10 Things a NICU Mom Doesn’t Want to Hear - Baby Chick

10 Things a NICU Mom Doesn’t Want to Hear

NICUUpdated January 30, 2023

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After a grueling, non-medicated 38-hour labor, I finally delivered with the help of a very last-minute epidural. My daughter was born a month early and weighed only 3 pounds. She spent 9 days in the NICU (Neonatal Intensive Care Unit), and the experience was not what I had imagined for the birth of my first child. There were many difficulties and challenges to overcome while my daughter was in the NICU, but what surprised me the most was the comments and advice I received from family, friends, and even strangers! If you ever find yourself reassuring or comforting a family member or friend who has a newborn in the Neonatal Intensive Care Unit, here is a list of 10 things not to say to a NICU mom!

What Not to Say to a NICU Mom

“It must be nice not to have your baby in your hospital room while you recover.”

Do not say this! During those days of recovery, I would have given anything to have my baby with me. Although it may seem like an innocent comment, it is upsetting to a mom who has to leave the comfort of her room, sometimes travel several floors to the NICU, and sit in a room with other moms and NICU nurses bustling around just to be with her baby.

“This gives you more time with your husband.”

No offense, babe, but I’m always with you and would love to be with my brand-new baby. It doesn’t mean I don’t love you; you’re just not the pressing priority.

“Having your baby in the NICU gives you more time to rest and prepare meals and your home for when she comes home.”

My daughter had to stay in the NICU for 9 days. Unfortunately, my hospital was not willing to host me for that length of time. I was discharged after just two days . . . without my baby. Leaving the hospital with an empty car seat was one of the most heartbreaking and emotionally crushing things my husband and I have faced. We knew she would eventually come home, but leaving without her was devastating, to say the least.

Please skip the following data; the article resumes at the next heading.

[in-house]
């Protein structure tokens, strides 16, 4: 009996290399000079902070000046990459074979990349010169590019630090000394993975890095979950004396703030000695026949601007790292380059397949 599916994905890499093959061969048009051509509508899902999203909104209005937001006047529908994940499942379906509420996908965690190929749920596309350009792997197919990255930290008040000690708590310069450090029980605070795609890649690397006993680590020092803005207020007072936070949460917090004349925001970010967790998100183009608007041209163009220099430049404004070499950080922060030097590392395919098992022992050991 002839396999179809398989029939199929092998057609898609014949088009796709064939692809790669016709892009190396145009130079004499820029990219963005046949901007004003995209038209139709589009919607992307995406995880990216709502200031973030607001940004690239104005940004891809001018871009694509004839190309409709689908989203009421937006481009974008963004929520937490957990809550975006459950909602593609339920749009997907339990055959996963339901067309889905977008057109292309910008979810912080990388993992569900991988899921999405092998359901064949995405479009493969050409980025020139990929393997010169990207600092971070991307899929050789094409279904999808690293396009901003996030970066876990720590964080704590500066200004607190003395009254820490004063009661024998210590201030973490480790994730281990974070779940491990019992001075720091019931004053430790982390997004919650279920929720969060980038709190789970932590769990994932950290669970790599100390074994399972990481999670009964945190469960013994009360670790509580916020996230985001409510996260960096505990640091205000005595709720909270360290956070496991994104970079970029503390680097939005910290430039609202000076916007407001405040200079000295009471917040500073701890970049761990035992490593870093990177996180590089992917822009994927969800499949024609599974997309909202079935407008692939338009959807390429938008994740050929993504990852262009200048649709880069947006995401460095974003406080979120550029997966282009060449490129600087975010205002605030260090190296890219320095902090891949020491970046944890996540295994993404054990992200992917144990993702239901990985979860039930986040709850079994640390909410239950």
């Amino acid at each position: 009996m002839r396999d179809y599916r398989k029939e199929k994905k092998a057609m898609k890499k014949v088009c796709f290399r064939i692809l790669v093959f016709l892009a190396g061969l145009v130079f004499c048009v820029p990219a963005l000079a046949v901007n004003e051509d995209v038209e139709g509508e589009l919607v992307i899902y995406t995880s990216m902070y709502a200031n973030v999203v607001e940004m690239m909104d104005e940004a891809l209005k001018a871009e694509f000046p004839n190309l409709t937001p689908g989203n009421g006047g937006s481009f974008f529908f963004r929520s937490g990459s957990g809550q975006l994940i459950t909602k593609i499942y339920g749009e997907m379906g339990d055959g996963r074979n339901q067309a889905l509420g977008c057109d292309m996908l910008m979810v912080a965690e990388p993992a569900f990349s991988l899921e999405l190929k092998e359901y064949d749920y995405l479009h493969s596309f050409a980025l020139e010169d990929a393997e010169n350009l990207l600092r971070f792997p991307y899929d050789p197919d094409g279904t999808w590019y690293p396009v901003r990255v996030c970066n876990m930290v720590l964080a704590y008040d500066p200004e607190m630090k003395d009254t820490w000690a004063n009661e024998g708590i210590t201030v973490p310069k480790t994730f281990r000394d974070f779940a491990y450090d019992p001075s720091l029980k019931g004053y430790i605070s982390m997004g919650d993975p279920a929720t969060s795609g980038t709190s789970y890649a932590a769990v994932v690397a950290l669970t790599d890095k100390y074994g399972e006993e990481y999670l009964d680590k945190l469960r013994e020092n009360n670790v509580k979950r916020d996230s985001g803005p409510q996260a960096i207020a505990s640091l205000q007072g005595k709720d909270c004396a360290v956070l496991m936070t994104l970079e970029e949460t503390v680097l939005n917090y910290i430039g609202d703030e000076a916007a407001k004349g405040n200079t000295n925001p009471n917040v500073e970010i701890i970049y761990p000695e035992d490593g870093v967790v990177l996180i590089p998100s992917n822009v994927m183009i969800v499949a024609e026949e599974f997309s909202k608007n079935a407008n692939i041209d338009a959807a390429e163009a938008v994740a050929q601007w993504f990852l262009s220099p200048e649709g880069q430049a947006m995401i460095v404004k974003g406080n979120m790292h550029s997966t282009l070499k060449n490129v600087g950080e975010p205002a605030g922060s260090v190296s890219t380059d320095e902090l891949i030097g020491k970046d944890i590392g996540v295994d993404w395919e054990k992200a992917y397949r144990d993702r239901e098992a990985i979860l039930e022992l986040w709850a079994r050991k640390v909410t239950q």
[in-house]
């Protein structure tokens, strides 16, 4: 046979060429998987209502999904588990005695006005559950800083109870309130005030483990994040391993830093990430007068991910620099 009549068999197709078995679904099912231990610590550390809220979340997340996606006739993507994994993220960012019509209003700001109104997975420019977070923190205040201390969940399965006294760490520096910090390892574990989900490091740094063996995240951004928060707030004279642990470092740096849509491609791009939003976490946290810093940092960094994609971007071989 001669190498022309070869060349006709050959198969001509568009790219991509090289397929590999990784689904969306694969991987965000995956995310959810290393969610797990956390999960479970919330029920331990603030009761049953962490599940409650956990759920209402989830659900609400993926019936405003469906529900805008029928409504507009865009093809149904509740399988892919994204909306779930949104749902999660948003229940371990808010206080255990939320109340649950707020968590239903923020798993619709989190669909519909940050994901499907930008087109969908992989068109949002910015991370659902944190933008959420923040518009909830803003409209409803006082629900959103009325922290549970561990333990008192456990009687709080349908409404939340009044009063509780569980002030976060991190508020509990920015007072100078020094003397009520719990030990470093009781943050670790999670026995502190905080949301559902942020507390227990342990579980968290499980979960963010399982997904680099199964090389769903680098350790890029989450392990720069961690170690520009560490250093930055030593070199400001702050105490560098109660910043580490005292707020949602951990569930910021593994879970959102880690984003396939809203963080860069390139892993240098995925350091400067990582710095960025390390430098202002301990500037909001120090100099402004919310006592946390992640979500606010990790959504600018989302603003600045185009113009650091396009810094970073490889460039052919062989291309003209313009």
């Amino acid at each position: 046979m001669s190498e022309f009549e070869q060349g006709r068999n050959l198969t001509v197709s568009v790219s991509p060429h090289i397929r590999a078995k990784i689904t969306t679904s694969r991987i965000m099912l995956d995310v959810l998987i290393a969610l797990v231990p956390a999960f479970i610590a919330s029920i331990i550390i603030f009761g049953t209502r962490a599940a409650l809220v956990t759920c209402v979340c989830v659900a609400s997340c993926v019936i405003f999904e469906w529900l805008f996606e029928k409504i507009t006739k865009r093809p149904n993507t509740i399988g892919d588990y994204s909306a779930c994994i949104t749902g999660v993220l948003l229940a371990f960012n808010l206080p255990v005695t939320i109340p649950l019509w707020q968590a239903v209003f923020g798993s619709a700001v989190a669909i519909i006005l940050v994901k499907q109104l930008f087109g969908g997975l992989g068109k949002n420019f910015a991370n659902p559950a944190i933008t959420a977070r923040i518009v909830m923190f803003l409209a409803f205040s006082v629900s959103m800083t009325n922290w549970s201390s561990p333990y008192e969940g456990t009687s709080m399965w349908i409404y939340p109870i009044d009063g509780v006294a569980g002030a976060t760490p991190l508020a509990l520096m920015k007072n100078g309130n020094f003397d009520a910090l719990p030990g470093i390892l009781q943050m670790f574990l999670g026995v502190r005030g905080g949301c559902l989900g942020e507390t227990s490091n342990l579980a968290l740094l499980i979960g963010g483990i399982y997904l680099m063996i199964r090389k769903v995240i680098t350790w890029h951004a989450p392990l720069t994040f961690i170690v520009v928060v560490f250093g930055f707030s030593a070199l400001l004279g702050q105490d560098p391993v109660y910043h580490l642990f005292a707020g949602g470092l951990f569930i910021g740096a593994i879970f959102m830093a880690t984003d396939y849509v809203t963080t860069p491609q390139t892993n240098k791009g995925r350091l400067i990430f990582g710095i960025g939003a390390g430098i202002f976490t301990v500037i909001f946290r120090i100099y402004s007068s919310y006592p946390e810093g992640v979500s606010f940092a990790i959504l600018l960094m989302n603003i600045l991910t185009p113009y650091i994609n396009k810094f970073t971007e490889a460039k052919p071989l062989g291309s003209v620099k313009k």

We were not cleaning and making bulk freezer-friendly meals waiting for our baby to get discharged. Instead, we were traveling back and forth to the hospital. All day, we would spend sitting in our daughter’s room. I was pumping to have breast milk even though she was too small to nurse and living off Tim Hortons (which is delicious, just not for every meal). That’s not my definition of restful. It was much more draining and exhausting than just snuggling up on my couch, dressed in whatever I wanted, and enjoying my new baby.

“To be able to recover without worrying about your baby must be nice.”

Worry is all I did while my baby was receiving Intensive Care. Because I had to go home to sleep for at least a couple of hours, I couldn’t be with her 24/7 like I would have been if she were home with us. And during those hours, I worried myself sick. Was she okay? Did she eat this time? Was she able to maintain her temperature yet? A million things! Trust me; recovery is harder when you’re so worried that you can’t rest.

When are WE going to be able to visit your baby?

Receiving visitors was its own stressor. There were only two visitors allowed in her room at a time. And one of them had to be a parent. We had to take people back one at a time. Not so bad, except my husband and I are both from families of seven! And most of our siblings also have spouses or significant others who were dying to meet our bundle. If you’re not immediate family or a very close friend, do not expect to visit a baby in the NICU.

“It must have been nice to deliver such a small baby.”

Although my insides were very happy that she was only three pounds, I would gladly have carried and delivered a larger baby if it meant she would have been healthy and been able to come home.

You have to try harder to breastfeed because she’s a preemie.

Although breast milk is magical, especially for underweight babies, I could not put her to the breast because she would lose weight if exclusively breastfeeding. Pumping and bottle feeding was our way of life, which was just as wonderful.

“Stop worrying. She’s being taken care of.”

Again, do not tell a NICU mom to stop worrying. Just don’t!

“I hope she doesn’t have mental or physical delays.”

People who say this are very insensitive. It is one of the worst comments to say to a NICU mom. My baby and many others receiving care in said NICU are premature or experiencing other serious issues. Fear of mental and physical delays was constantly at the front of my mind. I would have loved the encouraging and positive thoughts instead.

“She won’t be able to bond with you or form an attachment since you can’t hold her.”

This is just crap. My daughter and I bonded instantly, and our attachment was strong. Cuddling, scent cloths, and other tools are used in the NICU setting. Mom and baby are encouraged to bond further, even though you often cannot hold your baby immediately.

Being a NICU mom is difficult, and we need the support of our family and friends. Please remember to be a compassionate, listening ear in this time of need. For more, learn how to help a NICU mom and show that you care.

Photo of a premature baby in incubator. Focus is on his feet and toes. The doctor is touching him to check his reflexes. There are cables and tubes in the out-of-focus area.

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